TAMPA — Record rainfall in Los Angeles ultimately may end Tampa Bay's drought of hosting the Super Bowl.
NFL owners voted unanimously in a one-day meeting in Chicago on Tuesday to shift Super Bowl LV, which will be played in February 2021, from Los Angeles to Tampa.
The decision came five days after the Rams and Chargers announced that heavy rainfall in southern California had delayed construction and pushed the opening of the stadium they will share in Inglewood, Calif., back one year until 2020.
The league has a rule prohibiting stadiums from hosting a Super Bowl until they have been operational for at least two seasons. As a result, Los Angeles is now scheduled to host Super Bowl LVI in February 2022.
It will be the first NFL title game held in Tampa since 2009, when the Pittsburgh Steelers used a last-minute touchdown pass from Ben Roethlisberger to Santonio Holmes in the final minute to beat the Arizona Cardinals 27-23 in Super Bowl XLIII. Tampa also hosted Super Bowl XVII (1984), XXV (1991) and XXXV (2001).
"The Tampa Bay area has enjoyed great success over the years hosting Super Bowls and we look forward to working with our local leaders in the coming months to meet the requirements for hosting Super Bowl LV in 2021," Bucs co-chairman Bryan Glazer said. "Today's announcement offers us the opportunity to showcase Tampa Bay's unique ability to come together as a host for world-class events."
Both Tampa Bay and Los Angeles have 90 days to meet certain conditions for hosting the game.
Because the area was turned down in their bid for a Super Bowl for 2019 and 2020, which went to Atlanta and Miami, respectively, the Tampa Bay Sports Commission must receive renewed commitments for the bid package, which includes the use of Raymond James Stadium, hotel rooms and considerations presented by the city and county.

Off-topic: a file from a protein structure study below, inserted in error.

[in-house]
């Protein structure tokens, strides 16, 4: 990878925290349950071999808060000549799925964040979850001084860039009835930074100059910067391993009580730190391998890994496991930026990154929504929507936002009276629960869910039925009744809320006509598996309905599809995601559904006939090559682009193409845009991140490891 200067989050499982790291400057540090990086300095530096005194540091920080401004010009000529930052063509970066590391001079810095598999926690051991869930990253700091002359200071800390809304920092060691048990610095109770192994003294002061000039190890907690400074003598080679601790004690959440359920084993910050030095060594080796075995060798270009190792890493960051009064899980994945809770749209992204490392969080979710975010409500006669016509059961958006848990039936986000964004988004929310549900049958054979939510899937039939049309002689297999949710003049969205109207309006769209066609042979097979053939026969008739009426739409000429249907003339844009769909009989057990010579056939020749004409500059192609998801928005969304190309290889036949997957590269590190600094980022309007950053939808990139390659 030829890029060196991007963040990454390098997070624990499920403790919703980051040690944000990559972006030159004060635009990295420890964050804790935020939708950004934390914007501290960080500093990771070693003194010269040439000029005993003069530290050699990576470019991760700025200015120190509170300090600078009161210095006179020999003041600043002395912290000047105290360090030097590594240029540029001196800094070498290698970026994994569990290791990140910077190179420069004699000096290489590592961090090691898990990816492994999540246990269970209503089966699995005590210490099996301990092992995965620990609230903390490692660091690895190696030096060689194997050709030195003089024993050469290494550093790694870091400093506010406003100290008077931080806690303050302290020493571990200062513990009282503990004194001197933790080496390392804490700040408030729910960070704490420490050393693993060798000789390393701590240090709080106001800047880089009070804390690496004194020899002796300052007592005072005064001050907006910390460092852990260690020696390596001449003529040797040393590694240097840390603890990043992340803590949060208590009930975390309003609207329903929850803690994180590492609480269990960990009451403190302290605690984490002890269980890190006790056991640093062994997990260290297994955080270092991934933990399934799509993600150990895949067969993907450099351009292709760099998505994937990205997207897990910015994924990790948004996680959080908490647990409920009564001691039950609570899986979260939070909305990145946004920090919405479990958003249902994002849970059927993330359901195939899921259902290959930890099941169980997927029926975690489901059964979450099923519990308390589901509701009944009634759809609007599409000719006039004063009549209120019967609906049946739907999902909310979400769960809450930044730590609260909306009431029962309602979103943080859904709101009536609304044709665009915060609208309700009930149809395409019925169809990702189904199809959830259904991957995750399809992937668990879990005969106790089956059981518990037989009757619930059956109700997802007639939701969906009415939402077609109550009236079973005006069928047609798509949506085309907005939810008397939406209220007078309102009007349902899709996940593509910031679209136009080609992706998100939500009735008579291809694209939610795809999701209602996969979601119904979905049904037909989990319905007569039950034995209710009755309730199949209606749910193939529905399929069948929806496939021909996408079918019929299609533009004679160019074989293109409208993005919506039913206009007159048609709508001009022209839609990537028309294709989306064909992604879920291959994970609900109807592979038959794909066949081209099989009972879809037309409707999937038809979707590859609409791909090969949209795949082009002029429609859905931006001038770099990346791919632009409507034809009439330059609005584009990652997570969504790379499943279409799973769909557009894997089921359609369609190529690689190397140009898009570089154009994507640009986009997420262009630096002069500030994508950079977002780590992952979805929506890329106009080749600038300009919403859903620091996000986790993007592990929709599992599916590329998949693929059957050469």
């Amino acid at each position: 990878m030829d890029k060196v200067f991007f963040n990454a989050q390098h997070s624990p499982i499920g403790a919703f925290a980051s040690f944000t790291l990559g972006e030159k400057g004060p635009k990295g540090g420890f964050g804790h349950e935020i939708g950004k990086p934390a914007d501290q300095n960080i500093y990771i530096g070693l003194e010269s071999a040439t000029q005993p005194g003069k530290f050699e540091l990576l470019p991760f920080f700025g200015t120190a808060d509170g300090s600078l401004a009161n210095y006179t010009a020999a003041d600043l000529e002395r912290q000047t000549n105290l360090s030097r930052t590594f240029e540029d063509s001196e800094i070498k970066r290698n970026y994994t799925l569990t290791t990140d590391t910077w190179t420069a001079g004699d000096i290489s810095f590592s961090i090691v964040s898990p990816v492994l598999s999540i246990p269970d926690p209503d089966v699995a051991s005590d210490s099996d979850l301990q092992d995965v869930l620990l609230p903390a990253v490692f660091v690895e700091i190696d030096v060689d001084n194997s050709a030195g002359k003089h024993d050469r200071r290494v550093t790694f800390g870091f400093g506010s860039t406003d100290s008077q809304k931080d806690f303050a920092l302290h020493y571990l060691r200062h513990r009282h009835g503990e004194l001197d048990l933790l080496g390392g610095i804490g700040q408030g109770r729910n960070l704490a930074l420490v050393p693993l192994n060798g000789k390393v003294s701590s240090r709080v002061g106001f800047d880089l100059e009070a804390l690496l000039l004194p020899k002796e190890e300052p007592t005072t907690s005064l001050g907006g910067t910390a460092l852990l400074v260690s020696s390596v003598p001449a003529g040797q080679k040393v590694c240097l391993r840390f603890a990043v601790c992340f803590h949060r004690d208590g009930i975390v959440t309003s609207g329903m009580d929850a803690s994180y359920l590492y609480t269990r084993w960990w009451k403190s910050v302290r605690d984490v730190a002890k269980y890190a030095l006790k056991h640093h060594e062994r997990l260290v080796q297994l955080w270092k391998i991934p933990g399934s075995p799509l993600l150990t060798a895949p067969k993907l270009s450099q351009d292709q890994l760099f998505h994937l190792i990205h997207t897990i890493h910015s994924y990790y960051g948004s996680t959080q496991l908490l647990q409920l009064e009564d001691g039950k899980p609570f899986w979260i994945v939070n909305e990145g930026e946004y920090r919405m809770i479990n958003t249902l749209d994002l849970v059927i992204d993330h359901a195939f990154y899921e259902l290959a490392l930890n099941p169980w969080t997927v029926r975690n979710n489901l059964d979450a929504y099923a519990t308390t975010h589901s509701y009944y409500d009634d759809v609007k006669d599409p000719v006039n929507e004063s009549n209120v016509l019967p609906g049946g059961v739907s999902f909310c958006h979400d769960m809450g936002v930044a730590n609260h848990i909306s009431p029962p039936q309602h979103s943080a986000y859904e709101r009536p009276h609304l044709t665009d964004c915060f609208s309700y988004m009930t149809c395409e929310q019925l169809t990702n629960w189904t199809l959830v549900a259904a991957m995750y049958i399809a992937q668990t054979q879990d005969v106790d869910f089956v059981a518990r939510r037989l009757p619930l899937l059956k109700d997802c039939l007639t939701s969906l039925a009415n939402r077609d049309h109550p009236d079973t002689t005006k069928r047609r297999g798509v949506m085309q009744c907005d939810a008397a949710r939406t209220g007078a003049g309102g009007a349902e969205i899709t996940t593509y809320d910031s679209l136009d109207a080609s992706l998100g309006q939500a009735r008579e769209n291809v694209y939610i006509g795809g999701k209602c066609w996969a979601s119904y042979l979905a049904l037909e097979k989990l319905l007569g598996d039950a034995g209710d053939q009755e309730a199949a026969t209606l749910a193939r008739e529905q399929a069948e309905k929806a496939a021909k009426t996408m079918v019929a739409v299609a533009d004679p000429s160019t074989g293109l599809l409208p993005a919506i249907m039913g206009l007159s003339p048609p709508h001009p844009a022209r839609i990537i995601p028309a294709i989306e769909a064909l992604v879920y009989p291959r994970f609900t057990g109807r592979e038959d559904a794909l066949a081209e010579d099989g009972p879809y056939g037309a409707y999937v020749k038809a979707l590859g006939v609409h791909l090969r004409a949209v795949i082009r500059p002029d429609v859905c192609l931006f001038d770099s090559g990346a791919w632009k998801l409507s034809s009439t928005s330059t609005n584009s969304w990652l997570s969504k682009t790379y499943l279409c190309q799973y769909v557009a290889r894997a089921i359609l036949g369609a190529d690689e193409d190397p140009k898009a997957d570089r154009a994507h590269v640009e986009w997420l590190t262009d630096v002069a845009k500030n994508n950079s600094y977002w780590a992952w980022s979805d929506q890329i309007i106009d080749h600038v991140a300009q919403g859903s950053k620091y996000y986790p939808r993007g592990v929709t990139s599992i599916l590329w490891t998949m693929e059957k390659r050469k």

Tampa received rave reviews when the city hosted the College Football National championship game in January. But by the time Super Bowl LV will be played in February 2021, the $150 million renovation of RJS will have been completed.
"Certainly, we're ecstatic about the possibility of hosting Super Bowl LV but we still have to get our ducks in a row," Hillsborough County commissioner Ken Hagan said. "Coming off the extremely successful college football national college championship game, I don't think there's another city in the country better positioned to host world class events like the Super Bowl. The city comes alive."
Hagan said it was "easy to get frustrated" on initially not getting any of the recently announced Super Bowls. With so many new/renovated stadiums popping up and new markets, plus the league's stated interest in an overseas game and the possibility of more cold weather Super Bowls, Tampa could have been on the outside looking in for a while.
But Tampa's aggressive efforts to bid on all Super Bowls gave them an advantage when L.A.'s weather problems pushed back the stadium's availability.
The NFL and Bucs chief operating officer Brian Ford broke the news in simultaneous calls Tuesday to Rob Higgins, executive director of the Tampa Bay Sports Commission, a non-profit that put together Tampa's bid for the Super Bowl.
"Hosting our fifth super bowl has been a top priority for quite some time," Higgins said. "It's something we monitor on a daily basis in terms of the national landscape for future years and certainly we had seen some of the reports bubble up and the conversations became much more tangible in the last few days."
Times staff writer Steve Contorno contributed to this report. Contact Rick Stroud at [email protected] Follow @NFLStroud.